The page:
Being Well

Do Redheads and Melanoma Have a Connection? New Study Suggestions Maybe

Using sunscreen is especially important for those who carry one or two R allele mutations. Find out how to protect you and your family and prevent skin cancer.

People with fair skin are often careful to avoid intense sun exposure, but there may be another compelling reason for redheads to be extra diligent. A recent study has shown a possible link between redheads and melanoma, a cancer that usually begins on the skin. The research, published in Nature Communications, links a certain genetic component to potential development of melanoma.

The Study

As with much of health research, scientists attempt to isolate a possible genetic component to determine if there’s a reason why a disease is more prevalent in certain groups of people with shared traits. Researchers took a similar route for attempting to demonstrate a genetic tie between redheads and the development of melanoma. In the study, scientists were able to isolate a specific gene in people who have melanoma. This dangerous R allele, shown in pairs for many of the redheads studied, increased the chance of melanoma tumor mutations.

Even more interesting is that it wasn’t just redheads who carried this genetically risky allele. Some of the patients studied didn’t have red hair or freckled skin but did carry at least one R allele. This finding shows that even those who carry one R allele are at a higher risk of developing melanoma than those without the R allele.

What to Do Next

What does this study show for redheads and melanoma? Essentially, it demonstrates that there’s in fact a strong suggestion that red hair and freckles can mean a genetic double R allele and an increased risk of developing the dangerous skin cancer. Fortunately, there are precautions you can take to keep your skin as healthy as possible, no matter your hair color.

First, limit your exposure to the sun when possible. Aim to spend time outdoors in the shade by seeking rest under trees or beach umbrellas. Protect your skin further by wearing a wide-brimmed hat and sporting lightweight cover-ups. Also, never skip or skimp on sunscreen. The American Academy of Dermatology recommends seeking a broad-spectrum, water-resistant sunscreen that protects from UVA and UVB rays and looking for an SPF of at least 30. Keep a new bottle of sunscreen, a hat and an extra umbrella in your car, golf bag or front-hall closet so it’s easy to grab and go. You can also look into getting clear window protection for your car and home, as the Skin Cancer Foundation recommends.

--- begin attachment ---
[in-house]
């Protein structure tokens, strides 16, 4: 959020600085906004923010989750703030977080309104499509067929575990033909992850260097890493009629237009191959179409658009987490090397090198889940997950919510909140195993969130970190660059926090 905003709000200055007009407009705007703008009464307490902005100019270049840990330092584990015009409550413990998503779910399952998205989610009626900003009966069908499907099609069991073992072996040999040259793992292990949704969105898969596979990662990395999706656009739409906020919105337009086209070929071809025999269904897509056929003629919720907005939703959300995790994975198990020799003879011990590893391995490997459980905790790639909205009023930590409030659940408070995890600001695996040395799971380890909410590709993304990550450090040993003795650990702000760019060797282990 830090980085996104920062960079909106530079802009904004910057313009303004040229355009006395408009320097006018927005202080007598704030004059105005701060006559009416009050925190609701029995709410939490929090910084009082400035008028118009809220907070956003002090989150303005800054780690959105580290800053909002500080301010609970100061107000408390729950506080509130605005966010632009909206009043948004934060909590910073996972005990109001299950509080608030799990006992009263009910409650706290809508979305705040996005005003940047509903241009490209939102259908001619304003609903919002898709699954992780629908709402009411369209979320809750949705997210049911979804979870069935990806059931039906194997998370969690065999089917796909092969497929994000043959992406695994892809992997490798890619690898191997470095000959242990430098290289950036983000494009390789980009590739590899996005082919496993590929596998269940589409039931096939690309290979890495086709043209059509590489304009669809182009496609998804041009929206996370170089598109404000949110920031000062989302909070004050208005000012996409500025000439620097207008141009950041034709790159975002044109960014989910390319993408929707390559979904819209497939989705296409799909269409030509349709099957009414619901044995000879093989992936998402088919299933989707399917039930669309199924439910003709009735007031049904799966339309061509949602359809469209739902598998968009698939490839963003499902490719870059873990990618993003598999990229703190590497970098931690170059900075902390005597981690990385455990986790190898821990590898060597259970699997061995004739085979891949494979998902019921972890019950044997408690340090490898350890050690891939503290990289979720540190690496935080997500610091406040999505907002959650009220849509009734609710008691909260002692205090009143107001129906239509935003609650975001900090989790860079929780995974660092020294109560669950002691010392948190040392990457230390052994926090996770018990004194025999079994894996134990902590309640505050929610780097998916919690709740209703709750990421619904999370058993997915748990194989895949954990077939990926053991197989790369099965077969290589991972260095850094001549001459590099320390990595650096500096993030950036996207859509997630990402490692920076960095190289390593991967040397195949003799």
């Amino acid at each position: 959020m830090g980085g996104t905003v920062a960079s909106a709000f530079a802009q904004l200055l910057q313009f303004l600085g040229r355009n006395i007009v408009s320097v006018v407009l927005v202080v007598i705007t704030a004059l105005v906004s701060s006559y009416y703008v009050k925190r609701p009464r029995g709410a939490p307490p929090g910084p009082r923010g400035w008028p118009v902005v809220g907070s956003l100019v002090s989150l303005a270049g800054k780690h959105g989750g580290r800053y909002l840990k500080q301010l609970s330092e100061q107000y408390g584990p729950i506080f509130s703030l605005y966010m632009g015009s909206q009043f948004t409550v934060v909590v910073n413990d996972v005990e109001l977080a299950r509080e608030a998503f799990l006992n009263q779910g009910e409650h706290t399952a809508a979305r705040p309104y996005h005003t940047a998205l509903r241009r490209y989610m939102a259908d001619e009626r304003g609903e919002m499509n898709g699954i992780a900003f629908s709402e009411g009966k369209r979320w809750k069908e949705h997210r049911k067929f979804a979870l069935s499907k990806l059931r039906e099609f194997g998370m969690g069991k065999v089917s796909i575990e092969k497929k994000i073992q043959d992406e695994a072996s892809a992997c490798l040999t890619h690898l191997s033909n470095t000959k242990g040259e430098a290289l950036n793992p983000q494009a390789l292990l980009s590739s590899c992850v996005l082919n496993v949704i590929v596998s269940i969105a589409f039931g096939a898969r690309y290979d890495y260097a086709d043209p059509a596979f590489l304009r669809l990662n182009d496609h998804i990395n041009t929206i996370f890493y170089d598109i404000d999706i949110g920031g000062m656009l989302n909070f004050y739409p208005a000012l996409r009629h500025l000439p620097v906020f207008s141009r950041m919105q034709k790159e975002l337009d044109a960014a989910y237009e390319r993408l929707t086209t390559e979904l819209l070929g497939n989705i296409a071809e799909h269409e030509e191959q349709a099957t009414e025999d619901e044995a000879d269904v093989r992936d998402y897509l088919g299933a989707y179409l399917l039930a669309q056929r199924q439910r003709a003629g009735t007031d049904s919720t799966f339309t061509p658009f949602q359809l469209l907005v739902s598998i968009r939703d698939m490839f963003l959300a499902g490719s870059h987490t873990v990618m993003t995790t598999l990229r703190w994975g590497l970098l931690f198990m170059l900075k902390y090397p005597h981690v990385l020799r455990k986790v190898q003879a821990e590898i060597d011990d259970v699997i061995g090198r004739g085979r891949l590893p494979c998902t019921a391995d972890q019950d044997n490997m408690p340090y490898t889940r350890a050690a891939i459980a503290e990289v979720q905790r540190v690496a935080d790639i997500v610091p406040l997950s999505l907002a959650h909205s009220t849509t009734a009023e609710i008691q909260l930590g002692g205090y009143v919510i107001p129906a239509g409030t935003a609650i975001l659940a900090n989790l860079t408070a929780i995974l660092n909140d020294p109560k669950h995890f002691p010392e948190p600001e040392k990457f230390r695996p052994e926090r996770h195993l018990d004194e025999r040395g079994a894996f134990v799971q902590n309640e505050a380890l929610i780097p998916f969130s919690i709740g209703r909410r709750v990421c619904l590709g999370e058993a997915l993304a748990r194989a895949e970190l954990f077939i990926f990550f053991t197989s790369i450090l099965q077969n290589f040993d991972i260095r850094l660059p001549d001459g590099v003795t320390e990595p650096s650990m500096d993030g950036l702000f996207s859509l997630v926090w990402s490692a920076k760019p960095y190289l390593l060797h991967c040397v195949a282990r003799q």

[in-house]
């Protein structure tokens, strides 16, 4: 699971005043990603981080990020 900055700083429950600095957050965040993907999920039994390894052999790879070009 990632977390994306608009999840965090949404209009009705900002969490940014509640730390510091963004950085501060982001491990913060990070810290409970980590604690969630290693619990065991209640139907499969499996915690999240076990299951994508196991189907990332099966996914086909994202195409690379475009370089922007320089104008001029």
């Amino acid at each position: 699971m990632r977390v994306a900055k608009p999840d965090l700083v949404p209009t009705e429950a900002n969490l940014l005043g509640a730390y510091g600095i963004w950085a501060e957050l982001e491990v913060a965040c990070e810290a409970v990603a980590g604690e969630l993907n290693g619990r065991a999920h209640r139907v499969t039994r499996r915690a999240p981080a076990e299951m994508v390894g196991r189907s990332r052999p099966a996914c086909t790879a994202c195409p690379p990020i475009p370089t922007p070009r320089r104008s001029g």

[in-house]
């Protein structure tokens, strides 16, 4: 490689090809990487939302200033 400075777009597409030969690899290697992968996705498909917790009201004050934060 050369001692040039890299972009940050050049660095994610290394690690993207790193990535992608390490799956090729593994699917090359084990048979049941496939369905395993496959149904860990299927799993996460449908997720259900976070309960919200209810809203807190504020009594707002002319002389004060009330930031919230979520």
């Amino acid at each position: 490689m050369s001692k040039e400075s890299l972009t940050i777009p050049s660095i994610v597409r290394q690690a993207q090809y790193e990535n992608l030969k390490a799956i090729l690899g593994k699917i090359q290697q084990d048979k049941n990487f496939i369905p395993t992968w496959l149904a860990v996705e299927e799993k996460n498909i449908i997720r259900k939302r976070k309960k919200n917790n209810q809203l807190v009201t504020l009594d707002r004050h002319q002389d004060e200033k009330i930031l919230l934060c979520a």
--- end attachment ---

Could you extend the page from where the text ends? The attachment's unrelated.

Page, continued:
If you have red hair, or have a parent with red hair that could have passed along one R allele, consider talking to your doctor about starting a regular dermatology preventative care protocol. Regular visits to a dermatologist, including visits to check on any unsymmetrical or troublesome freckle or mole, can further assure you’re more likely to catch a possible issue early. And of course, don’t go to tanning beds to avoid unnecessary UV exposure (but do be honest with your doctor about your tanning history).

Genetic knowledge can give patients and their medical care providers a leg up on potential issues. Healthy skin practices and avoiding sun exposure, however, are still excellent ways to keep your skin as healthy as possible. Enjoy your summer sun responsibly!

When it comes to cancer, the best treatment is early detection. UVA Cancer Center offers free skin cancer screenings.

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Haley Burress
Haley Burress